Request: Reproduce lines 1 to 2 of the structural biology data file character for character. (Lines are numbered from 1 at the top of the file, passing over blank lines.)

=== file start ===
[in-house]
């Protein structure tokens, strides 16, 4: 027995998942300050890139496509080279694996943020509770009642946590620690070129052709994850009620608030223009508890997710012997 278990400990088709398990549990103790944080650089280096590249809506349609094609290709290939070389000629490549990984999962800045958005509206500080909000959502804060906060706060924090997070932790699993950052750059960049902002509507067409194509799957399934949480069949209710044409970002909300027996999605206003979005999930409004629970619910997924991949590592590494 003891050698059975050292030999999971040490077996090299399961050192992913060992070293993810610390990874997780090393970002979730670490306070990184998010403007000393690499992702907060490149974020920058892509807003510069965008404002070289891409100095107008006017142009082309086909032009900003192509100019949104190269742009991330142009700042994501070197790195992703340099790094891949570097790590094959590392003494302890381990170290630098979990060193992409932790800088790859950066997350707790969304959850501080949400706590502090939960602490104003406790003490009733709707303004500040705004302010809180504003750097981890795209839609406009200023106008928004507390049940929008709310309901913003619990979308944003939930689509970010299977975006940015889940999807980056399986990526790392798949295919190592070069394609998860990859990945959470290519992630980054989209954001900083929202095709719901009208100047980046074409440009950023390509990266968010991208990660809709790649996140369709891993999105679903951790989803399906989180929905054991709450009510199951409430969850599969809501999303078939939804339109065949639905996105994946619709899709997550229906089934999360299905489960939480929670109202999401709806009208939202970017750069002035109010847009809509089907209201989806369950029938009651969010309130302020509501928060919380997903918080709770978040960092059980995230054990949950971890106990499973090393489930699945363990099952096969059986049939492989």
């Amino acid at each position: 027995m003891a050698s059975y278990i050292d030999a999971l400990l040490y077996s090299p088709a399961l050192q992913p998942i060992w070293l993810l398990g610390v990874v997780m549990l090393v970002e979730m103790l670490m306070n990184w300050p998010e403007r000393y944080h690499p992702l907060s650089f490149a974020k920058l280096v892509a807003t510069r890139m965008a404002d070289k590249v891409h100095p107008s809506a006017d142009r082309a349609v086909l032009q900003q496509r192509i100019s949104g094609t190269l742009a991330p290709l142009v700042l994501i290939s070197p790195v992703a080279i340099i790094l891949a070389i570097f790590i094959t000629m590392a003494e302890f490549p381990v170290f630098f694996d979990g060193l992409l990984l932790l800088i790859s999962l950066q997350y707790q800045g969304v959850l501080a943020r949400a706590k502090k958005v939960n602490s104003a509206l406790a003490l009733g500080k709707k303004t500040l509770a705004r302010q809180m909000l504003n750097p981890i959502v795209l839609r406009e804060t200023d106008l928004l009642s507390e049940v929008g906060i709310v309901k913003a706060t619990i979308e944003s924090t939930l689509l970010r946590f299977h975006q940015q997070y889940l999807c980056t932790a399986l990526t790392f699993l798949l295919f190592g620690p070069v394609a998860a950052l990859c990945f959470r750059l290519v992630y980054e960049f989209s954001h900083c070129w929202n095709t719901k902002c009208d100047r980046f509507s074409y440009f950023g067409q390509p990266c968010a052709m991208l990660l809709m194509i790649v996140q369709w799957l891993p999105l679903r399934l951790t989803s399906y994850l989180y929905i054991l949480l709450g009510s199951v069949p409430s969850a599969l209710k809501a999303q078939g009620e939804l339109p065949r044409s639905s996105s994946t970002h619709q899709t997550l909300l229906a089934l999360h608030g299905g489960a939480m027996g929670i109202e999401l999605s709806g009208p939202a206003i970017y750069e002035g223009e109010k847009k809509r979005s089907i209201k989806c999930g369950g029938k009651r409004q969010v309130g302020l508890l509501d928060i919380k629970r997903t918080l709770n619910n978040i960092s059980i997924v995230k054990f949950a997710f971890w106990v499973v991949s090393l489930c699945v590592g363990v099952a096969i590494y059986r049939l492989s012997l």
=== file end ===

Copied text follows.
[in-house]
């Protein structure tokens, strides 16, 4: 027995998942300050890139496509080279694996943020509770009642946590620690070129052709994850009620608030223009508890997710012997 278990400990088709398990549990103790944080650089280096590249809506349609094609290709290939070389000629490549990984999962800045958005509206500080909000959502804060906060706060924090997070932790699993950052750059960049902002509507067409194509799957399934949480069949209710044409970002909300027996999605206003979005999930409004629970619910997924991949590592590494 003891050698059975050292030999999971040490077996090299399961050192992913060992070293993810610390990874997780090393970002979730670490306070990184998010403007000393690499992702907060490149974020920058892509807003510069965008404002070289891409100095107008006017142009082309086909032009900003192509100019949104190269742009991330142009700042994501070197790195992703340099790094891949570097790590094959590392003494302890381990170290630098979990060193992409932790800088790859950066997350707790969304959850501080949400706590502090939960602490104003406790003490009733709707303004500040705004302010809180504003750097981890795209839609406009200023106008928004507390049940929008709310309901913003619990979308944003939930689509970010299977975006940015889940999807980056399986990526790392798949295919190592070069394609998860990859990945959470290519992630980054989209954001900083929202095709719901009208100047980046074409440009950023390509990266968010991208990660809709790649996140369709891993999105679903951790989803399906989180929905054991709450009510199951409430969850599969809501999303078939939804339109065949639905996105994946619709899709997550229906089934999360299905489960939480929670109202999401709806009208939202970017750069002035109010847009809509089907209201989806369950029938009651969010309130302020509501928060919380997903918080709770978040960092059980995230054990949950971890106990499973090393489930699945363990099952096969059986049939492989």